Farm Diary

November 21

It's been a busy day and I'm tired. I am remembering why I didn't keep this diary up in the past. When James is back I'll write something once a week. But every day whilst he is away.

The oaks in Slade will soon be bare of leaves.

I was out at a meeting of organic farmers this evening. There were lots of people there I hadn't seen since before the FMD crisis started. I drove first to a farm about 3 miles away and took a wrong turning in the dark, and then another one. Roger was waiting to give me a lift the rest of the way into Liskeard, and I finally arrived to find him waiting with a smile on his face saying he had seen my lights in the dark on the wrong roads for at least quarter of an hour. I had felt too tired to go out earlier, but was really pleased when I got there. There was talk about marketing and how imported meat not raised to the same standards is pushing down prices to the farmers. Why aren't all consumers asking their supermarkets (they wouldn't need to ask a proper butcher) for local produce? There was some useful discussion about all sorts of things, including the next meeting, and I've invited everyone here for a meeting just before Christmas. I'm sure James will be pleased!

Malcolm came to give a hand today. We had to do some fairly urgent rearrangement of the pigs. The young boar who was pushing past the electric netting was motivated by sex. We had a wonderfully coordinated operation. First, the fence in Slade was moved to sacrifice some more pasture for them to dig in, then all escape routes between Slade and Broom Park were blocked off. Then Gabriel gave the boars their late breakfast whilst we opened the fence up and I ran down the field with a bucket of feed chased by Gussie and Gertie and unfortunately only 5 of the 6 gilts (young sows). It wasn't too much trouble to get the solitary gilt into the trailer to move her whilst the boars were distracted by more food. Everyone ended up getting a lot more food than usual. Then the 2nd pig arc was dragged down by the tractor.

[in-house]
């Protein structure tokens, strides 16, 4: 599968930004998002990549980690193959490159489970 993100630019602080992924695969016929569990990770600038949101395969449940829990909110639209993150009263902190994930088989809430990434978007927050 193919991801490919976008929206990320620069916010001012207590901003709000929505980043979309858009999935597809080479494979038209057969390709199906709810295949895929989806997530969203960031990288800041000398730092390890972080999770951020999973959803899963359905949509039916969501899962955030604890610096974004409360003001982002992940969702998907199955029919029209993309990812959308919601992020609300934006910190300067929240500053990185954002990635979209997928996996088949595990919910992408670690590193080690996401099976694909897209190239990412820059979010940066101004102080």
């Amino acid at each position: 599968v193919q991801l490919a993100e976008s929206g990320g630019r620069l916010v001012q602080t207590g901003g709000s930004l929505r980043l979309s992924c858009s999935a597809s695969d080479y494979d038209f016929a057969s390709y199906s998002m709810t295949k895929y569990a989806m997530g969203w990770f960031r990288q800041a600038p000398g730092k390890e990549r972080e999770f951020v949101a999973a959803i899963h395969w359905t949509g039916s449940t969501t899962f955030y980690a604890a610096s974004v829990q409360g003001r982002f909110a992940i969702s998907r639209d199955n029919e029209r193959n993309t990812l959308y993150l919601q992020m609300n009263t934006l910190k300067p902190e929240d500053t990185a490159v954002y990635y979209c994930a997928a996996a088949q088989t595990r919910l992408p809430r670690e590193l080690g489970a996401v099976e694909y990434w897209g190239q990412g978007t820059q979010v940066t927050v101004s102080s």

By the time we'd finished the bit of fresh pasture was already being dug over, and attracting more creatures, like this wagtail which you might just be able to see. It was well past lunch time when all the pigs were where they ought to be. I'm always surprised at how long even straightforward movements take.

The following is an email I've just sent. I'm putting it here just to share how really depressing the attitude of James' correspondent is. I am sure this attitude is shared by too many members of our government.

I don't know if you saw the extract from James's letter to the Times that was published a couple of weeks ago. He wrote it just before we heard that it was actually only 5 farms! "Sir, Only 18 to 25 per cent of farms where animals were slaughtered under the contiguous cull had foot-and-mouth. This shows that at least three out of four slaughter teams were wasting their time and that farmers who resisted the cull were almost invariably right to do so.